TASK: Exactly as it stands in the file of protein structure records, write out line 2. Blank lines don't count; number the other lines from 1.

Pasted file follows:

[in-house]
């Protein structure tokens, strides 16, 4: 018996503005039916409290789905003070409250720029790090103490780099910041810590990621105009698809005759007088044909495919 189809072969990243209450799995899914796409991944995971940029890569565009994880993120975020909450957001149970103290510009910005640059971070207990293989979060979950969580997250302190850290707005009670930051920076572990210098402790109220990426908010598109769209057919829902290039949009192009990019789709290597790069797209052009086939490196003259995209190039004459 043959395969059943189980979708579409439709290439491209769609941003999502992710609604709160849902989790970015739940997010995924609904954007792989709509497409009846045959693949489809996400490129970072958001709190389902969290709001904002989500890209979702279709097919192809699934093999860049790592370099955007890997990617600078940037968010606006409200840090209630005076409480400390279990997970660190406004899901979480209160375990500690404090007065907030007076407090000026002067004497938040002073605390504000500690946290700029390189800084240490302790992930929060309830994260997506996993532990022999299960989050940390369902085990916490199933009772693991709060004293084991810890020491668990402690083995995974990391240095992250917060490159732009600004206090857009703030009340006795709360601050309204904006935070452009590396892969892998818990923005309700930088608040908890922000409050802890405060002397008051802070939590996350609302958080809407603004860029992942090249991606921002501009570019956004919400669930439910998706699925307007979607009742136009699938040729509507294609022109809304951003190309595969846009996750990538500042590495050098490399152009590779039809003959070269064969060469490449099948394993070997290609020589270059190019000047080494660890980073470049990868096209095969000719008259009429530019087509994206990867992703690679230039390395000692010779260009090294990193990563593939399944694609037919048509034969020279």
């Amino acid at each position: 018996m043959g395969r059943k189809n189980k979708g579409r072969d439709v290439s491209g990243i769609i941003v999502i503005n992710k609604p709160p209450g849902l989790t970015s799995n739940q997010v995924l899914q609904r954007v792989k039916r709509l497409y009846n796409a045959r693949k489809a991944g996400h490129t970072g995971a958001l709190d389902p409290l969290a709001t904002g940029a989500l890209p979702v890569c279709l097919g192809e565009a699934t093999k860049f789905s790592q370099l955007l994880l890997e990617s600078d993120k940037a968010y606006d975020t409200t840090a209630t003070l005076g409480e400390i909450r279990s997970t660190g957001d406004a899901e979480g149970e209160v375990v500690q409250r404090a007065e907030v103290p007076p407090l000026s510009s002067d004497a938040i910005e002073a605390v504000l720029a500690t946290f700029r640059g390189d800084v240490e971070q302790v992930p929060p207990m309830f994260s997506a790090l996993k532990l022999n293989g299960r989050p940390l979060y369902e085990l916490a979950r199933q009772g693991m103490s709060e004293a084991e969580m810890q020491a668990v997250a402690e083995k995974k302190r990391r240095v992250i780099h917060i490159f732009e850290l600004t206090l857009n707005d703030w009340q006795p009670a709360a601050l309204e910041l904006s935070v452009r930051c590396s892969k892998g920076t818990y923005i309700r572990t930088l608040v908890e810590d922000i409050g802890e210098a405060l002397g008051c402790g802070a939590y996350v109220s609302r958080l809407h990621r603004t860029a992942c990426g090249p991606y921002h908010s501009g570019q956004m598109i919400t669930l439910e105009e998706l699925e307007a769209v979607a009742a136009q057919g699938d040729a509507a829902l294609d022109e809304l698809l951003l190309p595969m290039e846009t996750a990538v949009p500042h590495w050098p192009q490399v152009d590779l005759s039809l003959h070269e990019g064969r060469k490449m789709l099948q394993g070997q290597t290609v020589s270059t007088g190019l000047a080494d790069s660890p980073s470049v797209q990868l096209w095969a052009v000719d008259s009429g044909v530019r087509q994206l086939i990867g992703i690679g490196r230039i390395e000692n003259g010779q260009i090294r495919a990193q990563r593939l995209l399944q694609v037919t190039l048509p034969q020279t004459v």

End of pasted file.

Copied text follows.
């Protein structure tokens, strides 16, 4: 018996503005039916409290789905003070409250720029790090103490780099910041810590990621105009698809005759007088044909495919 189809072969990243209450799995899914796409991944995971940029890569565009994880993120975020909450957001149970103290510009910005640059971070207990293989979060979950969580997250302190850290707005009670930051920076572990210098402790109220990426908010598109769209057919829902290039949009192009990019789709290597790069797209052009086939490196003259995209190039004459 043959395969059943189980979708579409439709290439491209769609941003999502992710609604709160849902989790970015739940997010995924609904954007792989709509497409009846045959693949489809996400490129970072958001709190389902969290709001904002989500890209979702279709097919192809699934093999860049790592370099955007890997990617600078940037968010606006409200840090209630005076409480400390279990997970660190406004899901979480209160375990500690404090007065907030007076407090000026002067004497938040002073605390504000500690946290700029390189800084240490302790992930929060309830994260997506996993532990022999299960989050940390369902085990916490199933009772693991709060004293084991810890020491668990402690083995995974990391240095992250917060490159732009600004206090857009703030009340006795709360601050309204904006935070452009590396892969892998818990923005309700930088608040908890922000409050802890405060002397008051802070939590996350609302958080809407603004860029992942090249991606921002501009570019956004919400669930439910998706699925307007979607009742136009699938040729509507294609022109809304951003190309595969846009996750990538500042590495050098490399152009590779039809003959070269064969060469490449099948394993070997290609020589270059190019000047080494660890980073470049990868096209095969000719008259009429530019087509994206990867992703690679230039390395000692010779260009090294990193990563593939399944694609037919048509034969020279």